by Steven Ertelt
August 10, 2005
Washington, DC (LifeNews.com) — A Democratic senator says Supreme Court nominee John Roberts discussed the high profile Terri Schiavo case with him during a meeting the two had on Tuesday. Oregon Sen. Ron Wyden, an assisted suicide advocate, says Roberts disagreed with Congress asking courts to take a new look at the case.
Shortly before Terri Schiavo’s husband won the right to starve and dehydrate her to death, Congress, with an overwhelming bipartisan vote, asked federal courts to review her parents’ case to stop her death.
A federal district judge, appeals court and the Supreme Court ultimately decided against reviewing the case, meaning state courts had the final say. Florida courts sided with Terri’s estranged husband Michael Schiavo in allowing Terri’s starvation.
Wyden told the New York Times that Roberts, while not addressing Terri’s case specifically, told him he disagrees with Congress’ vote to require the judicial review.
"I asked whether it was constitutional for Congress to intervene in an end-of-life case with a specific remedy," Wyden told the Times in an interview.
Wyden said: "His answer was, ‘I am concerned with judicial independence. Congress can prescribe standards, but when Congress starts to act like a court and prescribe particular remedies in particular cases, Congress has overstepped its bounds.’ "
Wyden indicated his aides wrote down the answer word for word.
The view might put Roberts at odds with pro-life lawmakers in Congress, but the answer doesn’t reveal his views on whether courts should have allowed Terri’s starvation. It also fits in with his view that the Supreme Court should let stand state laws against assisted suicide and euthanasia.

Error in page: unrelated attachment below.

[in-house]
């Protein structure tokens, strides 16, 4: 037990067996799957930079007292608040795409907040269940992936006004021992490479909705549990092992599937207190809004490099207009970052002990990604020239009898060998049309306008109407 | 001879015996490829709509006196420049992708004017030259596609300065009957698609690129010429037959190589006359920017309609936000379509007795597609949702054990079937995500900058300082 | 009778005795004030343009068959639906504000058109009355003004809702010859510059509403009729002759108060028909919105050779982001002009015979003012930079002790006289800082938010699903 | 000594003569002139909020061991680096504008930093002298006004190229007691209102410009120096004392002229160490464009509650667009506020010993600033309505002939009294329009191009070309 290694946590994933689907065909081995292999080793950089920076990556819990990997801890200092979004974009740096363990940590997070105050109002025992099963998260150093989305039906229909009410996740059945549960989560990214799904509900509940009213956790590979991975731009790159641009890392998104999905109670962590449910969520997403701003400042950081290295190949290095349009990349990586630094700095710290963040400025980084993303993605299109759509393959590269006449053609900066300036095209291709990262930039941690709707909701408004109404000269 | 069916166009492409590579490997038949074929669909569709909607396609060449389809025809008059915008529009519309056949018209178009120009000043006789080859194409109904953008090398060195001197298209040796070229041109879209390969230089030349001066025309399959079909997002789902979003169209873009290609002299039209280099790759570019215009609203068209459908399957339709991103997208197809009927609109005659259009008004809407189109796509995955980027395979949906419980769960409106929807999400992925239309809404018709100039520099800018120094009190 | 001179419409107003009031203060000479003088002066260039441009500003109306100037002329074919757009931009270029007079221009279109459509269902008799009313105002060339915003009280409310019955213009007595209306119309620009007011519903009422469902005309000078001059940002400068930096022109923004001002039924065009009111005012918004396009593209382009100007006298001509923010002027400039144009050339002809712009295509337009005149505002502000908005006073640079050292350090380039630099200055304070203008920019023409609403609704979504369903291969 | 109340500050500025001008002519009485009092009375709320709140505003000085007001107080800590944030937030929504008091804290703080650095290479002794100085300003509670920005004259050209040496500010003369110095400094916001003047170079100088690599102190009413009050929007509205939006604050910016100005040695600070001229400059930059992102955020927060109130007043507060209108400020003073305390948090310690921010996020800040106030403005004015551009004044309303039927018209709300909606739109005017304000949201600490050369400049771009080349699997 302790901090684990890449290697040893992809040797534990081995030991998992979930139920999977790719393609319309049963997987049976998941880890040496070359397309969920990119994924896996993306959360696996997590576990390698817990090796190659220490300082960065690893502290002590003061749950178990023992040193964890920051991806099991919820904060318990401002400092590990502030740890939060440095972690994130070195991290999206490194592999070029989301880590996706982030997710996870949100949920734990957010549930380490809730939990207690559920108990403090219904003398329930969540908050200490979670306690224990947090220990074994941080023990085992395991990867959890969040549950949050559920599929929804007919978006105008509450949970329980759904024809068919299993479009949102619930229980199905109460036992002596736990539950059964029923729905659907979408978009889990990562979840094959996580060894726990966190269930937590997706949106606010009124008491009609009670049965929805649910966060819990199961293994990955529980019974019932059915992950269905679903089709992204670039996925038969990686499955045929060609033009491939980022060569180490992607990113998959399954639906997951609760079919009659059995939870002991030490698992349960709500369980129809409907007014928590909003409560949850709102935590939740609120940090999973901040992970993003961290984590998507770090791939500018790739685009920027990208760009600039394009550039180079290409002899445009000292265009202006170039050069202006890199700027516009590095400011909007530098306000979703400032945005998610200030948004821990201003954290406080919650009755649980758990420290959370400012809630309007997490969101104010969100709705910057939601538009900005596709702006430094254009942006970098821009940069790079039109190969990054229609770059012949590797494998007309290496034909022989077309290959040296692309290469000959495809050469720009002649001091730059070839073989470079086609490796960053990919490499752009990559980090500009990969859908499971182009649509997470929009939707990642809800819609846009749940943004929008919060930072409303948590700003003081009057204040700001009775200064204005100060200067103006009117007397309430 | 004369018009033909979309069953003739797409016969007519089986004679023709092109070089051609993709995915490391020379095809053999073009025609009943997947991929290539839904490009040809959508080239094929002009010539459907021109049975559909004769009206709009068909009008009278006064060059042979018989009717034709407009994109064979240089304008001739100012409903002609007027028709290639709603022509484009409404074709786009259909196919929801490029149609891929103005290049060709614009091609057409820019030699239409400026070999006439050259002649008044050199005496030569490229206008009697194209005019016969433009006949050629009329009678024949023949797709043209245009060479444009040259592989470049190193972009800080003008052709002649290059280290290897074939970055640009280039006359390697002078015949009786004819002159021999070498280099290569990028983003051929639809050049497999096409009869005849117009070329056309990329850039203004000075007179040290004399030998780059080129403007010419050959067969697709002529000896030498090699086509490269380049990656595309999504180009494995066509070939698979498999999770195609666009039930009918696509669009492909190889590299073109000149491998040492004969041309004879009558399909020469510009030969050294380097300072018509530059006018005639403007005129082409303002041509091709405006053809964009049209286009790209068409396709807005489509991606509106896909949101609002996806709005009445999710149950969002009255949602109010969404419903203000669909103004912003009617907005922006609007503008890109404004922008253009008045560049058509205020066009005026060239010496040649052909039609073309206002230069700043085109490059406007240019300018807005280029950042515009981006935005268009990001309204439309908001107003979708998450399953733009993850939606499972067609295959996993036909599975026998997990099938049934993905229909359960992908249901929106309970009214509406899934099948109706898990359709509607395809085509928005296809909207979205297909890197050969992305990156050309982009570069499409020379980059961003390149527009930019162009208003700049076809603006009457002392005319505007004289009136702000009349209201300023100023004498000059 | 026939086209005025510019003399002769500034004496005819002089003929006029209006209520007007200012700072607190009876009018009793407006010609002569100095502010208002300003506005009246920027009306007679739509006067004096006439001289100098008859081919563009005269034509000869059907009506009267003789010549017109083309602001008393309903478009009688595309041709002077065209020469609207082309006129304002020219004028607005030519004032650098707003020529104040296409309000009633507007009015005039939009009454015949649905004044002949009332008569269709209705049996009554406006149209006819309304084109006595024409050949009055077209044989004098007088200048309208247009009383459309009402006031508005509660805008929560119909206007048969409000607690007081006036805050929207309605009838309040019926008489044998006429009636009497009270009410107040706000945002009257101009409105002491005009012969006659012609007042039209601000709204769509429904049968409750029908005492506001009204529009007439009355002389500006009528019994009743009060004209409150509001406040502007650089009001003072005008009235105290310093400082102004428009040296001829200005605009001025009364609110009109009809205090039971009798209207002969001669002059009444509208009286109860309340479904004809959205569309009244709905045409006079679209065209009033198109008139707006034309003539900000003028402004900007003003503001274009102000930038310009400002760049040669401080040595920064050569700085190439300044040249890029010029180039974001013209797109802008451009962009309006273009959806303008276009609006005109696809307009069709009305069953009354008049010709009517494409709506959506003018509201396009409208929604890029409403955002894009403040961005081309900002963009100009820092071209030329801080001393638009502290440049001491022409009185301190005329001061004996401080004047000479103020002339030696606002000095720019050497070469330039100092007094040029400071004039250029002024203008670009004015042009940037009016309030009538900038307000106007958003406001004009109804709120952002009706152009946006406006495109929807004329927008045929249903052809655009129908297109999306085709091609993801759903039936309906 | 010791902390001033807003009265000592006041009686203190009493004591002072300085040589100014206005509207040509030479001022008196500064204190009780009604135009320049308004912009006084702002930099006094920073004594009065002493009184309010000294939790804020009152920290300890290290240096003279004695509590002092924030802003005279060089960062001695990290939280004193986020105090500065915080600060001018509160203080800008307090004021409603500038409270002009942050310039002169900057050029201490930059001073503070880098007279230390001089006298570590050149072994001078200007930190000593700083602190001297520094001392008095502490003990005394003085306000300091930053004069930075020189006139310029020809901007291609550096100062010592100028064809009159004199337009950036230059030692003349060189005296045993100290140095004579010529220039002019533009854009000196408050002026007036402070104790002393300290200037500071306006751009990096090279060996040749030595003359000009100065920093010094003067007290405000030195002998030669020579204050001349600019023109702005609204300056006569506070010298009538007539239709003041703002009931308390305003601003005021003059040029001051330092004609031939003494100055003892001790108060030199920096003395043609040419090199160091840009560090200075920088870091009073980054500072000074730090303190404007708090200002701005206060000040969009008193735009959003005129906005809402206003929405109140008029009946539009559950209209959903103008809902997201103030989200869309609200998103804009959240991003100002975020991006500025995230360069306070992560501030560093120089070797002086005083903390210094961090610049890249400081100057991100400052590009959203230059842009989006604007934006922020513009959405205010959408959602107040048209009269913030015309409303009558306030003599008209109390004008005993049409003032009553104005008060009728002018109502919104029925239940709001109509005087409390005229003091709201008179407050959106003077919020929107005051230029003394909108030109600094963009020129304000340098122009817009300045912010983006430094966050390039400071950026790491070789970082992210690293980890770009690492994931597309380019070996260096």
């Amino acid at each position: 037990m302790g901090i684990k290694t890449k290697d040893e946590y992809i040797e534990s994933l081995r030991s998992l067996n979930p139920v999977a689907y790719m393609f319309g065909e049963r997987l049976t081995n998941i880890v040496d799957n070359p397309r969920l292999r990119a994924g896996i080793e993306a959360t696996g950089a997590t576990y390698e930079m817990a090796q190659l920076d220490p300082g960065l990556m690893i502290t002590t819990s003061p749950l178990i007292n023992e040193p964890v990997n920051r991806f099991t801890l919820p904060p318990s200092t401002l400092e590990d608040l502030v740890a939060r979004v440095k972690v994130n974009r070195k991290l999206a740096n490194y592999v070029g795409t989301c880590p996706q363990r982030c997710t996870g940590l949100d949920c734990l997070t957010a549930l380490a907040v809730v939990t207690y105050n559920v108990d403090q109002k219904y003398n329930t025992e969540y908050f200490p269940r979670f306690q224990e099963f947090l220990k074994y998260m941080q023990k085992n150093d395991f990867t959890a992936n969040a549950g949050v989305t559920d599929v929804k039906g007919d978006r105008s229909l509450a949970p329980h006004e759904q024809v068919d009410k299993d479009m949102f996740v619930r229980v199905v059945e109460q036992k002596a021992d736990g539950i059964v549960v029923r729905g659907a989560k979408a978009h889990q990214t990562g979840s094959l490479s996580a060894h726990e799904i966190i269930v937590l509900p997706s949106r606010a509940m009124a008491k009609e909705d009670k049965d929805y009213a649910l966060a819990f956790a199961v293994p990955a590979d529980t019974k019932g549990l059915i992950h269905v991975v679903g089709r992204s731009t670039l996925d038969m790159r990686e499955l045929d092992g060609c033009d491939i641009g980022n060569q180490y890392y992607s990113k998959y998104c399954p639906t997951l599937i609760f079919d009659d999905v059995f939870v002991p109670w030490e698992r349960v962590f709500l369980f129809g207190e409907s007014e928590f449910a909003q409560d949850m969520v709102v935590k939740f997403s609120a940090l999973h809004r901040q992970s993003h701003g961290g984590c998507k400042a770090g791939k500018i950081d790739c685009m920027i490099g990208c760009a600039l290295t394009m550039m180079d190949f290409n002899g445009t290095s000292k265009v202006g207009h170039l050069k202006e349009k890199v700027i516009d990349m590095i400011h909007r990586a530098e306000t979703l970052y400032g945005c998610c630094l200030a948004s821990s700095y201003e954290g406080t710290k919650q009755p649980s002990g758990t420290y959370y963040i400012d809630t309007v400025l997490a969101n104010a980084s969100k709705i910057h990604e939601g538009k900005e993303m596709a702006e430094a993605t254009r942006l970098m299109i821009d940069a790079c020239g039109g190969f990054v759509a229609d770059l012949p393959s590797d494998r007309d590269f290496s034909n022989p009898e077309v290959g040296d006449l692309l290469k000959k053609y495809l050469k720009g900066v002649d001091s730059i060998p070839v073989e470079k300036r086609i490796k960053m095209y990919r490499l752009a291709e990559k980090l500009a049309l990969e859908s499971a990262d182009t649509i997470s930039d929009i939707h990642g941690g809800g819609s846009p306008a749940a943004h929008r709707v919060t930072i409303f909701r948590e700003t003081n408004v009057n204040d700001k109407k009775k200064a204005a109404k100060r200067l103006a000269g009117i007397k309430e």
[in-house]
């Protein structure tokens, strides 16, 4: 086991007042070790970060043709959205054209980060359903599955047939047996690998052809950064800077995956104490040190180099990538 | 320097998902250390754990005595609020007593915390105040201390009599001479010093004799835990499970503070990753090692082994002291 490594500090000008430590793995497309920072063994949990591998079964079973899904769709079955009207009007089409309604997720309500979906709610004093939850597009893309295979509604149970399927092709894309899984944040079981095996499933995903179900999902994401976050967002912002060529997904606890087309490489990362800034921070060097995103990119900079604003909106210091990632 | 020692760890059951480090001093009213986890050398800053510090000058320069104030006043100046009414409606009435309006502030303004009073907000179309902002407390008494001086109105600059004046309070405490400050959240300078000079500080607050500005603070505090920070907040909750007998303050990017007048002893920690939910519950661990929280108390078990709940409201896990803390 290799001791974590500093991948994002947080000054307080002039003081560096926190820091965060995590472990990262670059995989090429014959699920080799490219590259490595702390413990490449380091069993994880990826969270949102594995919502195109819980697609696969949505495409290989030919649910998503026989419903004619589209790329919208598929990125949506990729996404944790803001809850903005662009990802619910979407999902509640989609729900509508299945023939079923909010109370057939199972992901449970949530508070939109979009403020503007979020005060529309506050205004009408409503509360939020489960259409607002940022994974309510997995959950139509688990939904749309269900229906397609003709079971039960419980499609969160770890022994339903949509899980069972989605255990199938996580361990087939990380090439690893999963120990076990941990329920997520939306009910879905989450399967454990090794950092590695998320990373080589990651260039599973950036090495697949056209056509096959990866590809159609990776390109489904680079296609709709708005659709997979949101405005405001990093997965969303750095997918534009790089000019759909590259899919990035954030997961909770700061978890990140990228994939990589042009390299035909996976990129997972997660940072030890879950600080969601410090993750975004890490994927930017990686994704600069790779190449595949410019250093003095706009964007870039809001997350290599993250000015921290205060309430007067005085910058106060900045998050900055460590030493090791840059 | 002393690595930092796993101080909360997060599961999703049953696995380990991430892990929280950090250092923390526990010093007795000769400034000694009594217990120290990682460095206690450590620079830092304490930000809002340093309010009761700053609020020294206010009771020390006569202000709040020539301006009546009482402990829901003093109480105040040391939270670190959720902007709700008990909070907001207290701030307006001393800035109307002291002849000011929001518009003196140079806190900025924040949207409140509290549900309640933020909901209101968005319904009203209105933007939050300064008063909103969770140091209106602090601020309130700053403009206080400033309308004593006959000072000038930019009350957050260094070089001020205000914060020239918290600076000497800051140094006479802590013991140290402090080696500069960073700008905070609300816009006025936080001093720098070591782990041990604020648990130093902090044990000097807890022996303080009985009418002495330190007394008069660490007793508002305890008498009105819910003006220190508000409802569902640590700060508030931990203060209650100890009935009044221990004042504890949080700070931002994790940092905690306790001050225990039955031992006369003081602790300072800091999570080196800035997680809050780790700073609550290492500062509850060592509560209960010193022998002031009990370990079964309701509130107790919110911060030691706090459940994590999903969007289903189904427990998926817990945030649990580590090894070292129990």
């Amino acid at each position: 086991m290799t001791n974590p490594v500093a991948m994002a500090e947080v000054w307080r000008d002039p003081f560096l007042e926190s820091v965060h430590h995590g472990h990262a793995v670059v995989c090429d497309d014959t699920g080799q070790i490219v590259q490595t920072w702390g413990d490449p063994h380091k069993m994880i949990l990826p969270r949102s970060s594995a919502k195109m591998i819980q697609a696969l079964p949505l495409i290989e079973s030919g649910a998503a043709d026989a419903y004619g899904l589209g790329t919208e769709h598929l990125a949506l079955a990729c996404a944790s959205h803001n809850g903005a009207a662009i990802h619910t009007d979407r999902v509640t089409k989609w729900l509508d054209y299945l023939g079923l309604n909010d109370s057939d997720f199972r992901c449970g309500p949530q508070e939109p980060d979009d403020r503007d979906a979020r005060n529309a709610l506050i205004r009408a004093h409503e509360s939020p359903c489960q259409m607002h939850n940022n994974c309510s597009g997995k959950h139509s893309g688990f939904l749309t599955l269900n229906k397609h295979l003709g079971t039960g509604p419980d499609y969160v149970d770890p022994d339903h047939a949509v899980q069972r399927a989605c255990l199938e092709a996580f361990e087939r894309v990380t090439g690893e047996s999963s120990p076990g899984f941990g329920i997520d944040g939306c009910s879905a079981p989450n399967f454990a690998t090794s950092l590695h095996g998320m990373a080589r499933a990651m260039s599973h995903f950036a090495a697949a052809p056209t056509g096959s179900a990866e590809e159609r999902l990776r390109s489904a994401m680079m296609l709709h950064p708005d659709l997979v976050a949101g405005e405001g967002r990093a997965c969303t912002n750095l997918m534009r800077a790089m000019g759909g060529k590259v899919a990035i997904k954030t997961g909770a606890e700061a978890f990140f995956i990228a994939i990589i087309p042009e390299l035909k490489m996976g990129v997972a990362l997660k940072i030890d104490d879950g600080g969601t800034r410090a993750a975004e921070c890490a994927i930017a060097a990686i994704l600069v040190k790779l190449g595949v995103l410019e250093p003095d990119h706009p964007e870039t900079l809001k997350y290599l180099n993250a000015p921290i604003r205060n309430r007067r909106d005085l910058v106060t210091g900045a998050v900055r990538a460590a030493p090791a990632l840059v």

In a 1997 case, the Supreme Court unanimously ruled that no right to assisted suicide exists, but states could decide whether to allow assisted suicides to take place.
In the cases, Washington v. Glucksburg and Vacco v. Quill, the court upheld laws against assisted suicide in Washington and New York.
On an interview that year with the PBS news program "The NewsHour with Jim Lehrer," Roberts appeared to support the decisions.
"The right that was protected in the assisted-suicide case was the right of the people through their legislatures to articulate their own views on the policies that should apply in those cases of terminating life, and not to have the court interfering in those policy decisions," Roberts explained. "That’s an important right."
With regard to Terri Schiavo, pro-life lawmakers in Congress and Florida are pursuing legislation that would require courts and doctors to presume that incapacitated patients, like Terri, would want to have food and water unless they stated otherwise in an advance directive such as a living will.
Robert’s comments in the 1997 interview make it appear he would uphold such laws.
The Supreme Court, in its ucpoming term, will hear a case regarding a Bush administration decision prohibiting the use of federally controlled drugs from being used in assisted suicides in Oregon. All of the assied suicides in that state, the only one to legalize the practice, involved such drugs.